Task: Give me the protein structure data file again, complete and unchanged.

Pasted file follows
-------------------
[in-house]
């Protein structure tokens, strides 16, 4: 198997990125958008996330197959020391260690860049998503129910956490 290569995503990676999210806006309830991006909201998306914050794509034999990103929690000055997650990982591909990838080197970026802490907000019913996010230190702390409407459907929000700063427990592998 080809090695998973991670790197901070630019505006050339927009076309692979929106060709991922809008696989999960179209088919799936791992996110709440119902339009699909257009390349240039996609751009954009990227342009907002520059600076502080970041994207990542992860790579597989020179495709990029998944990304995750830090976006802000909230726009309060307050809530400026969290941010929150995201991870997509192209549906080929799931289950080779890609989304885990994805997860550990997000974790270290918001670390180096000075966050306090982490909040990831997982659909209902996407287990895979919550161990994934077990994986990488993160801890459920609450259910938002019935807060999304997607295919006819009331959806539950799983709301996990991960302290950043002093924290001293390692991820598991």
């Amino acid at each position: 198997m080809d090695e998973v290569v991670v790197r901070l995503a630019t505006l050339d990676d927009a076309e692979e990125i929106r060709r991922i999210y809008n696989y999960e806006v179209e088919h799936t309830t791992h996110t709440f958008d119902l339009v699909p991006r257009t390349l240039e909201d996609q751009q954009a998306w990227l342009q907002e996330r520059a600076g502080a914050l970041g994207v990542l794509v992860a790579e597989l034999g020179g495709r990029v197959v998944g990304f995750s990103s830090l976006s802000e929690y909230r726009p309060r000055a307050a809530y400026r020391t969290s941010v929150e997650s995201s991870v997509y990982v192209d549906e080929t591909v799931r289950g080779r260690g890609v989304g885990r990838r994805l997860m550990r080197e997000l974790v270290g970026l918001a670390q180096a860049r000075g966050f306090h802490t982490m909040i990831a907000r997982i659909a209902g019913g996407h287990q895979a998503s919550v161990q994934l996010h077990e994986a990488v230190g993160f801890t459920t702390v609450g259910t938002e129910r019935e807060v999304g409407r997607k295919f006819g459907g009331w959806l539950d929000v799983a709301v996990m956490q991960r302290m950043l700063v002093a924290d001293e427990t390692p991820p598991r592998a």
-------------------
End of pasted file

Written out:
[in-house]
């Protein structure tokens, strides 16, 4: 198997990125958008996330197959020391260690860049998503129910956490 290569995503990676999210806006309830991006909201998306914050794509034999990103929690000055997650990982591909990838080197970026802490907000019913996010230190702390409407459907929000700063427990592998 080809090695998973991670790197901070630019505006050339927009076309692979929106060709991922809008696989999960179209088919799936791992996110709440119902339009699909257009390349240039996609751009954009990227342009907002520059600076502080970041994207990542992860790579597989020179495709990029998944990304995750830090976006802000909230726009309060307050809530400026969290941010929150995201991870997509192209549906080929799931289950080779890609989304885990994805997860550990997000974790270290918001670390180096000075966050306090982490909040990831997982659909209902996407287990895979919550161990994934077990994986990488993160801890459920609450259910938002019935807060999304997607295919006819009331959806539950799983709301996990991960302290950043002093924290001293390692991820598991």
């Amino acid at each position: 198997m080809d090695e998973v290569v991670v790197r901070l995503a630019t505006l050339d990676d927009a076309e692979e990125i929106r060709r991922i999210y809008n696989y999960e806006v179209e088919h799936t309830t791992h996110t709440f958008d119902l339009v699909p991006r257009t390349l240039e909201d996609q751009q954009a998306w990227l342009q907002e996330r520059a600076g502080a914050l970041g994207v990542l794509v992860a790579e597989l034999g020179g495709r990029v197959v998944g990304f995750s990103s830090l976006s802000e929690y909230r726009p309060r000055a307050a809530y400026r020391t969290s941010v929150e997650s995201s991870v997509y990982v192209d549906e080929t591909v799931r289950g080779r260690g890609v989304g885990r990838r994805l997860m550990r080197e997000l974790v270290g970026l918001a670390q180096a860049r000075g966050f306090h802490t982490m909040i990831a907000r997982i659909a209902g019913g996407h287990q895979a998503s919550v161990q994934l996010h077990e994986a990488v230190g993160f801890t459920t702390v609450g259910t938002e129910r019935e807060v999304g409407r997607k295919f006819g459907g009331w959806l539950d929000v799983a709301v996990m956490q991960r302290m950043l700063v002093a924290d001293e427990t390692p991820p598991r592998a």